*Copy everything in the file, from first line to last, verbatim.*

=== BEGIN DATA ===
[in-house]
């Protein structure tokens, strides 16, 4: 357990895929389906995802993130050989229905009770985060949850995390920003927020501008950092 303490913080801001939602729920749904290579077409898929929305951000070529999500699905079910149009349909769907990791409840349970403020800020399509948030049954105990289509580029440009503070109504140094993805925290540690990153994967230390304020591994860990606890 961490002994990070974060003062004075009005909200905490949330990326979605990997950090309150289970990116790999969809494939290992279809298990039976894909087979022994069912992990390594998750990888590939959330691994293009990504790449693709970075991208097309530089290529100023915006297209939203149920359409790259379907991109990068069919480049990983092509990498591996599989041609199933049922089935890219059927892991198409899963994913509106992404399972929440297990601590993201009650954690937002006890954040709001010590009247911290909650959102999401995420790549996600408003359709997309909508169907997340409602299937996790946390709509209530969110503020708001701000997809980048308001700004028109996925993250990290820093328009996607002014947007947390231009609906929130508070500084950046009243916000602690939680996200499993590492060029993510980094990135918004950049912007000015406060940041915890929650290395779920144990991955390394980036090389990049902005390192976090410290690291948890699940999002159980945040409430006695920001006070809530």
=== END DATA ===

[in-house]
């Protein structure tokens, strides 16, 4: 357990895929389906995802993130050989229905009770985060949850995390920003927020501008950092 303490913080801001939602729920749904290579077409898929929305951000070529999500699905079910149009349909769907990791409840349970403020800020399509948030049954105990289509580029440009503070109504140094993805925290540690990153994967230390304020591994860990606890 961490002994990070974060003062004075009005909200905490949330990326979605990997950090309150289970990116790999969809494939290992279809298990039976894909087979022994069912992990390594998750990888590939959330691994293009990504790449693709970075991208097309530089290529100023915006297209939203149920359409790259379907991109990068069919480049990983092509990498591996599989041609199933049922089935890219059927892991198409899963994913509106992404399972929440297990601590993201009650954690937002006890954040709001010590009247911290909650959102999401995420790549996600408003359709997309909508169907997340409602299937996790946390709509209530969110503020708001701000997809980048308001700004028109996925993250990290820093328009996607002014947007947390231009609906929130508070500084950046009243916000602690939680996200499993590492060029993510980094990135918004950049912007000015406060940041915890929650290395779920144990991955390394980036090389990049902005390192976090410290690291948890699940999002159980945040409430006695920001006070809530």